When the U.S. Patent Office published patent application number 11/626,810 in July 2008, few people noticed—at first. Soon, however, the metering-technology community was abuzz, mostly with...
Razing the Regulatory Compact
Smart-grid technologies will dismantle the regulated utility business model, says economist Lynne Kiesling.
in creating value and providing customer service.
Fortnightly: How does this transformation enhance shareholder value? If it will break down the IOU business model, is building a smart grid a good way for investors to spend their capital?
Kiesling: Over millennia of human history, technological change has created new ways to gain from trade. In the long run, trying to maintain the status quo in the face of technological change is really problematic. Shareholders and consumers can both benefit from this transition. The question becomes muddied only when we get into a zero-sum mindset, which assumes if you win, I lose.
For utilities, we face a political struggle over who gets how much value from the created benefit. You don’t see that in other industries that are not as heavily regulated. In retail banking, for example, the pace of innovation and new service offerings in the past decade has been staggering. The banking industry didn’t spend time bickering about how to split the gains. They answer is the gains are there, everybody is better off, and we’re going to move forward.
Also, we’ve seen increasing awareness on the part of regulators and legislators that bringing these technologies to market and implementing them can’t happen in a vacuum. It requires a retail environment in which these entrepreneurial solutions can create value for customers.
Fortnightly: The IOU business model is embedded in existing market and regulatory structures. How do we get past that?
Kiesling: Shifting from a centralized-control model to a decentralized model makes people nervous because they haven’t operated in that environment before.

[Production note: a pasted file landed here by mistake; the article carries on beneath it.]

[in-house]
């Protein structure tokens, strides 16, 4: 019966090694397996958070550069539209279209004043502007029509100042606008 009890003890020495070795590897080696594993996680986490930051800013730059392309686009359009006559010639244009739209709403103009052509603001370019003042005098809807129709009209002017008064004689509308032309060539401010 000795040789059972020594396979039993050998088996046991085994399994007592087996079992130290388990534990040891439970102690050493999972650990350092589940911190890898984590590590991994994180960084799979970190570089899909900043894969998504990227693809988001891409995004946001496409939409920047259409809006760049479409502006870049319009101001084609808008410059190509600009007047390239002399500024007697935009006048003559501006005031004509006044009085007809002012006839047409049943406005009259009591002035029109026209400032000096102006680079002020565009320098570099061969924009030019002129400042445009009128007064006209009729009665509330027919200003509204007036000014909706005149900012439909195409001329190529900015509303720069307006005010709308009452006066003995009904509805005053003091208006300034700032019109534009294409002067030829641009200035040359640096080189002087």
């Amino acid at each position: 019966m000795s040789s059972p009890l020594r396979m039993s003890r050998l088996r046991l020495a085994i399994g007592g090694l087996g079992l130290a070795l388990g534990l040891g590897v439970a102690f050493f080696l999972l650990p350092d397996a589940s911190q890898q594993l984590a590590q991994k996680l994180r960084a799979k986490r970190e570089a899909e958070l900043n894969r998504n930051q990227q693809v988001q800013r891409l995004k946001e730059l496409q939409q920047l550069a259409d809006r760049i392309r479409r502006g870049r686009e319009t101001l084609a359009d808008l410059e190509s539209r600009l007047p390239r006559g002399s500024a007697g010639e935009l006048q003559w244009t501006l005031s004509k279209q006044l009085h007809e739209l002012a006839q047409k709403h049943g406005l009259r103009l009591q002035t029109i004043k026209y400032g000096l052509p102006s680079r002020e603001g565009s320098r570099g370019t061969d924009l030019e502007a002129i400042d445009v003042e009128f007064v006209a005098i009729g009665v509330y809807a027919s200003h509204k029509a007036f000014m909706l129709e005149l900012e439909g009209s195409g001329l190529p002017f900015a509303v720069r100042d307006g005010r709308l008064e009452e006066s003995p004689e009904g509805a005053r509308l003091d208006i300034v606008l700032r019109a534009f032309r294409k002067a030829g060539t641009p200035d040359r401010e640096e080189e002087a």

We know from other industries it is very efficient. Examples are the Internet, financial services, and market-trading platforms. But electricity is trickier because of the physical reality of energy, and a century of institutional history. It’s a deeply embedded cultural thing, and the regulatory environment makes us very risk averse.
The core of the utility business model is about cost recovery and rate determinations based on prudence reviews. If you do something innovative and it works out well, the gains don’t necessarily flow to shareholder value. But if it fails, the regulator can say, ex-post facto, it wasn’t a prudent investment and shareholders have to eat the cost. Facing that set of incentives, you are not going to innovate.
As we realize the extent to which digital technologies can and will transform the industry, we will realize our regulatory institutions aren’t necessarily compatible with that vision. We need a regulatory environment that will allow creativity to flower and new products and services to reach the market.
Fortnightly: You seem to be saying the old regulatory compact doesn’t work in the 21st century.
Kiesling: I couldn’t have said it better myself, so I’ll repeat it. The old regulatory compact doesn’t work in the 21st century.
That’s a scary thought for a lot of people, in particular because it means rethinking cost-recovery structures and the obligation to serve. But the world really has changed in the past 100 years.
A century ago, the regulatory compact emerged from a three-fold